Last-naming professors

Most of this posting is in effect a guest column by Ben Yagoda: a re-posting of a thoughtful column of his from, omigod, 2017, from the Chronicle of Higher Education’s blog on language and writing in academe, Lingua Franca, which was discontinued in (apparently) December 2018, and is currently inaccessible.

I’d saved Ben’s column because it dealt with one of my long-term interests, address terms — there’s a Page on this blog with an annotated inventory of my postings on address terms — but now that you can’t get to it on-line, I think it’s important to give it an audience, even without further commentary from me.

From 11/13/17, Yagoda on Last-Naming Professors:

In her recent Lingua Franca post “Do Courtesy Titles Matter?” Lucy Ferriss discusses two alternatives in addressing people — by first name, and by honorific (Dr./Mr./Ms./Professor X). I will add to her cogent analysis a working hypothesis on such customs in academe that I developed a few years back: “Significant factors leading to calling professors by their first names appear to be: smallness of college and class size, location in California or the Northeast, nearness to the humanities of the subject taught, and youth and maleness of the professor.”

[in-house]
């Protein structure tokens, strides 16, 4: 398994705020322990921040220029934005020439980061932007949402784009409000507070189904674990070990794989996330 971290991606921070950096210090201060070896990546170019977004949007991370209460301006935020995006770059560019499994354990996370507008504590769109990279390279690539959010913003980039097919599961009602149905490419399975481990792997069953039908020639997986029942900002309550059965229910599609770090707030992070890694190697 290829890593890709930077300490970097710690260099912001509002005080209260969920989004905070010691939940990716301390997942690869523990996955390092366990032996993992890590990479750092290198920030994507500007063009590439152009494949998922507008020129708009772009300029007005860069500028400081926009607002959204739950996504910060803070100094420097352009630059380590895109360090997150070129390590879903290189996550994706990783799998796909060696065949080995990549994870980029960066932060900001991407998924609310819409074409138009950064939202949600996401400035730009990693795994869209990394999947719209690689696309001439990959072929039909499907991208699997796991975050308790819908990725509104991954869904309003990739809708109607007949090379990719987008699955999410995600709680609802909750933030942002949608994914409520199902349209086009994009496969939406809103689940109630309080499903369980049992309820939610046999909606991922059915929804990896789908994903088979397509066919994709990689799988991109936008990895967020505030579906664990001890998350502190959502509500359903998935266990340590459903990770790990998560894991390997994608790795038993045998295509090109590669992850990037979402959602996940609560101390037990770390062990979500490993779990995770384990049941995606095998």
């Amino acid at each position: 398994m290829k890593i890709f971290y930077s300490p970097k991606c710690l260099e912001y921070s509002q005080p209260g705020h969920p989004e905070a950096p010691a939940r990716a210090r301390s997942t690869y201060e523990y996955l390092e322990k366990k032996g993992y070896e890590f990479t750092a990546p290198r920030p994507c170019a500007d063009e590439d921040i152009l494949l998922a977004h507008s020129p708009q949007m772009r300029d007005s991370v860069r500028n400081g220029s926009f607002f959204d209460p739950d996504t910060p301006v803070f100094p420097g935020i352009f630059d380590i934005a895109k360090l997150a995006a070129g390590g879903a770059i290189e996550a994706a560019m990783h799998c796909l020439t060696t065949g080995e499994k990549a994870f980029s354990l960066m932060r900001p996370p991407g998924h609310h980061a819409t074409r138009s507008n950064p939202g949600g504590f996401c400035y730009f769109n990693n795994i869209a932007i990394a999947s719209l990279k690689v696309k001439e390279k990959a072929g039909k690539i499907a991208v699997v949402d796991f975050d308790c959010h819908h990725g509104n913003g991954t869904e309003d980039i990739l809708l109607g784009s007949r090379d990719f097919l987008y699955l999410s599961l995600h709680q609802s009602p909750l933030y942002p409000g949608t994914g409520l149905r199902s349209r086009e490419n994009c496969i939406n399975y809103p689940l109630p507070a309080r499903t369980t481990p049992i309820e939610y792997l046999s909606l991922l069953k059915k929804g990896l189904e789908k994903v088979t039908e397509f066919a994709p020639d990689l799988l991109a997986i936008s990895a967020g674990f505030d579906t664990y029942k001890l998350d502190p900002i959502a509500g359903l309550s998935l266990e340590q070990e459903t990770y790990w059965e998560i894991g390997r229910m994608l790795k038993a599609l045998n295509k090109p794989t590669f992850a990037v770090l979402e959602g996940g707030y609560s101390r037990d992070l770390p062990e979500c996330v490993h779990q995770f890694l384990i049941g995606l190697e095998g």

Lucy doesn’t mention a couple of other one-word salutations I’ve often come across in student-emails: “Professor” and “Hey.” Nor does she discuss another form of address that just now seems to be having a moment. My wife, Gigi Simeone, an academic adviser at a small liberal-arts college, encountered it just last week. She was meeting with a student and asked him if he had decided on his schedule for next semester. “Not yet,” he said. “I’m meeting with Richardson to talk about it this afternoon” — Richardson being a professor. This was the first time in several decades in the profession, Gigi told me, that she had heard a student refer to a professor by his or her last name.